What firewall ports need to be open to see multi player?

I’ve been using MSFS for a little over a year and had never seen other players even though I’ve always had show all players enabled.
While I was diagnosing a different software problem, I changed my router firewall setting to low, and forgot to change it back when I finished with that problem. Now I suddenly see other players nameplates everywhere, which is great!
But I don’t really want to leave my router firewall wide open so I would like to know what specific ports I could open in custom firewall settings to keep this working?

5 seconds intelligent google search:

TCP: 3074, 27014-27050

UDP: 3074, 3478, 4379-4380, 27000-27031, 27036

Define “need to be open”?

Because I have made no specific changes on my firewall for multiplayer to work in this sim – or any other modern game.

It has been a long time since hacking ports on a firewall has been a necessity. Any game or sim designed in the past 8 years should have been designed with built in support for NAT/PMP and it should “just work”, worst case scenario being enabling uPNP on the router/firewall (but enabling it in a secure fashion, e.g. for only certain hosts and denying uPNP to all others.

Any game or sim that is designed to need ports mapped on a firewall is not going to work with two players on the same internal net, and that is just bad designed.

I really don’t think that is what is going on with MSFS 2020.

What firewall are we talking about here which has a “low” setting? Perhaps you mean windows firewall? All you should do there is make sure that flightsimulator.exe has permissions to network on both TCP and UDP. Or, delete the entries and windows should prompt you the next time you run it.

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  1. He means the firewall in his router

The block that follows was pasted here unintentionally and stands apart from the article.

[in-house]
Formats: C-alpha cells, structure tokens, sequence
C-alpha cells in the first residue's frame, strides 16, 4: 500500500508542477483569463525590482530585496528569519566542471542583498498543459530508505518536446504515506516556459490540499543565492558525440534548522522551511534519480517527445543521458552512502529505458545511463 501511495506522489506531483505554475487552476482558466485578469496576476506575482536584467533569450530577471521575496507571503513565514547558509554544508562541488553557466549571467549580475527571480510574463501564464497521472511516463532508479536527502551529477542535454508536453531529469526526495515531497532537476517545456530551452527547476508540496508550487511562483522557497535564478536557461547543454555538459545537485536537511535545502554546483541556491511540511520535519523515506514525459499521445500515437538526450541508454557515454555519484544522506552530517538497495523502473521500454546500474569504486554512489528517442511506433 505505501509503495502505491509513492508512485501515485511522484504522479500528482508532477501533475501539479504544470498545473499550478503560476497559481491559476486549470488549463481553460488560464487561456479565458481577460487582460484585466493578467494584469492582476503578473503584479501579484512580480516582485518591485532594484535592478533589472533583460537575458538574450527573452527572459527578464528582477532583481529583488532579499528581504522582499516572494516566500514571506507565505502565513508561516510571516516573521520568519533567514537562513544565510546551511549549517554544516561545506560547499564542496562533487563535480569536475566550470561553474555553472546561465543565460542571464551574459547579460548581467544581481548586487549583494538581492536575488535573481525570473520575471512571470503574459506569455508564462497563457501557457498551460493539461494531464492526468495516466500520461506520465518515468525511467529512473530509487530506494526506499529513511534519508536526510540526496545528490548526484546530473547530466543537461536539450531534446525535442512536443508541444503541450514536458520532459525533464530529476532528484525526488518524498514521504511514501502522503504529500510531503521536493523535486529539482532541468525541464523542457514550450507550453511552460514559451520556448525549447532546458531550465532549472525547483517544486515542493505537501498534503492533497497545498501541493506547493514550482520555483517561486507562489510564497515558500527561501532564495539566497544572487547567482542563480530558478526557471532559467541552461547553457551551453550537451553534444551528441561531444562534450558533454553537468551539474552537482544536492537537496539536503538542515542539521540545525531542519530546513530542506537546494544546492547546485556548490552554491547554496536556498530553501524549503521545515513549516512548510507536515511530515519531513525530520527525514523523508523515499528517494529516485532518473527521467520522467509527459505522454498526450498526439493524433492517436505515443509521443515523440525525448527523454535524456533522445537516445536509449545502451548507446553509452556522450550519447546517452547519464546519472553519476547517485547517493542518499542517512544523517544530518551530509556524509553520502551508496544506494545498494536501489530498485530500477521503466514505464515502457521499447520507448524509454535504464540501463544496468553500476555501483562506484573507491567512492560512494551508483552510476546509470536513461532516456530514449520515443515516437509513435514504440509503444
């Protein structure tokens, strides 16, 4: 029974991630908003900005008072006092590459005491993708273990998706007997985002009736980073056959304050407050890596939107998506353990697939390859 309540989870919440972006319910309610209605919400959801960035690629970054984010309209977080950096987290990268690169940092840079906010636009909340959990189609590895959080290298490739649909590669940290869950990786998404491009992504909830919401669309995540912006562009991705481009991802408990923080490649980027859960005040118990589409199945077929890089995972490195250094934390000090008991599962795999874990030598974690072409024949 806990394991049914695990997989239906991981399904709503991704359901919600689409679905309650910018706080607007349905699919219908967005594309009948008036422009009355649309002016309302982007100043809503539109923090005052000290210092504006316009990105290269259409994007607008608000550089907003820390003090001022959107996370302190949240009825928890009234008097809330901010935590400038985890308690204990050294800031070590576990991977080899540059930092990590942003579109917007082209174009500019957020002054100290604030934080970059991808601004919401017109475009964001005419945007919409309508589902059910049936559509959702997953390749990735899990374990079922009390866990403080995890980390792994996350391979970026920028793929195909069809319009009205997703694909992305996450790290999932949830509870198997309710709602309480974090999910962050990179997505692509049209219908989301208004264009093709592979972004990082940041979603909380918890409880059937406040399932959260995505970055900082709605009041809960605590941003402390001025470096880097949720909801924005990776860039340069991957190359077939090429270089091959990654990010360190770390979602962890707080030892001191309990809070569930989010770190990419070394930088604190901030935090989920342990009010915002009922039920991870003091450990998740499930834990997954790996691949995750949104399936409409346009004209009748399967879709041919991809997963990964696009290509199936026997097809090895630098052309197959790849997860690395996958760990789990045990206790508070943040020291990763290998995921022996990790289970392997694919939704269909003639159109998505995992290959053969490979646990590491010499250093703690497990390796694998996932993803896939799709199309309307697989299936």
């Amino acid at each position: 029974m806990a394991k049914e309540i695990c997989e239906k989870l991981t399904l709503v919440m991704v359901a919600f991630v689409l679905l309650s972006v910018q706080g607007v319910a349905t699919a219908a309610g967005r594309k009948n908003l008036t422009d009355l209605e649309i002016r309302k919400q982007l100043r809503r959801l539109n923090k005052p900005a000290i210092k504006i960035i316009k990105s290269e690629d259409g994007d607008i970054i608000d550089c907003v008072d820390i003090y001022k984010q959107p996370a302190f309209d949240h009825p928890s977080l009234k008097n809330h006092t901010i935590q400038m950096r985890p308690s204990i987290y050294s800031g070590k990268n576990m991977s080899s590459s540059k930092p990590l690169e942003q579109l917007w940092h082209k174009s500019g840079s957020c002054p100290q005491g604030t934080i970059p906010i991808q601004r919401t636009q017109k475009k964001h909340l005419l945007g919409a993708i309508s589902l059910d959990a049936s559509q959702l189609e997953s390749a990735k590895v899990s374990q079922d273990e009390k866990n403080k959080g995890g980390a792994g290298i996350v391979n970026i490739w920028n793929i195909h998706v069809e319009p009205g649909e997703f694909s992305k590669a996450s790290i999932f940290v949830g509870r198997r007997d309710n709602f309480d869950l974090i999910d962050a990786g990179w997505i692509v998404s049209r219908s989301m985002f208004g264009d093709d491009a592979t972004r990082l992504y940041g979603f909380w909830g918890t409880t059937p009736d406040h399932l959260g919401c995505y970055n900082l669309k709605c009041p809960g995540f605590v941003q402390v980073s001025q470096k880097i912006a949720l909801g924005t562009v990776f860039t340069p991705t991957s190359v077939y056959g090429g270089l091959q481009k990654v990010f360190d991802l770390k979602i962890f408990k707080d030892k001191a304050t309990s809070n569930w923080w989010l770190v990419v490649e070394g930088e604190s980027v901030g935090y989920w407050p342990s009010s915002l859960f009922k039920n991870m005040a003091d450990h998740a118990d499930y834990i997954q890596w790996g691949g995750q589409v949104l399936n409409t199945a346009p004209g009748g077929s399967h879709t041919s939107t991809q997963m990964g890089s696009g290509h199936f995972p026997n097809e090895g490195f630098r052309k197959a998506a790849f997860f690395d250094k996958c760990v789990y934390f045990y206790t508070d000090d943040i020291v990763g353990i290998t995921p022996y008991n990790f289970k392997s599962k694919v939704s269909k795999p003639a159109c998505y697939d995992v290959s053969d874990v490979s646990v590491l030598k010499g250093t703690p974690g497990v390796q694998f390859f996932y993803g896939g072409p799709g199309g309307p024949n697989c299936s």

2. If he does not want to use uPNP he needs the ports to open in his Router FW

For troubleshooting questions, kindly use the Community Support category. This thread has been moved there.

Thanks for the tips. I tried opening those ports but it still didn’t work. I think it also needs some port forwarding. I’ll try that next but I guess worst case I can just turn the firewall to low while using msfs and turn it back when not using it.

Might be a dumb question.
Why do you not just use the Windows build in FW?
I mean you have the FW in your router and FW in Windows.
That’s 2 fences where 1 is enough?

Well, I have lots of internet connected devices, tvs, tablets, phone, roku, etc. They may not all have good built in firewalls to prevent them from being hacked, so having some protection at the router is a good idea in my opinion.

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It is not uncommon, or wrong, to have a device acting as a firewall to your internal network and also windows firewall on the actual endpoint – or a third party security package.

MSFS2020 can, and does, work in such a configuration. The results one gets are going to be dependent upon exactly what device is being used to provide firewalling for the internal net.

I tend to recommend serious gamers/simmers to stay away from firewall/router devices that are targeted towards consumers, because how that handles NAT/uPnP/PMP is anyone’s guess. And it isn’t likely to be very good implementation unless the device is designed as a gaming router.

Instead, I recommend DD-WRT or Open WRT to replace the stock firmware – if your device is supported by those alternatives. Doing that will get you a much better set of firewalling service with good support for things like SIP, NAT/PMP, etc.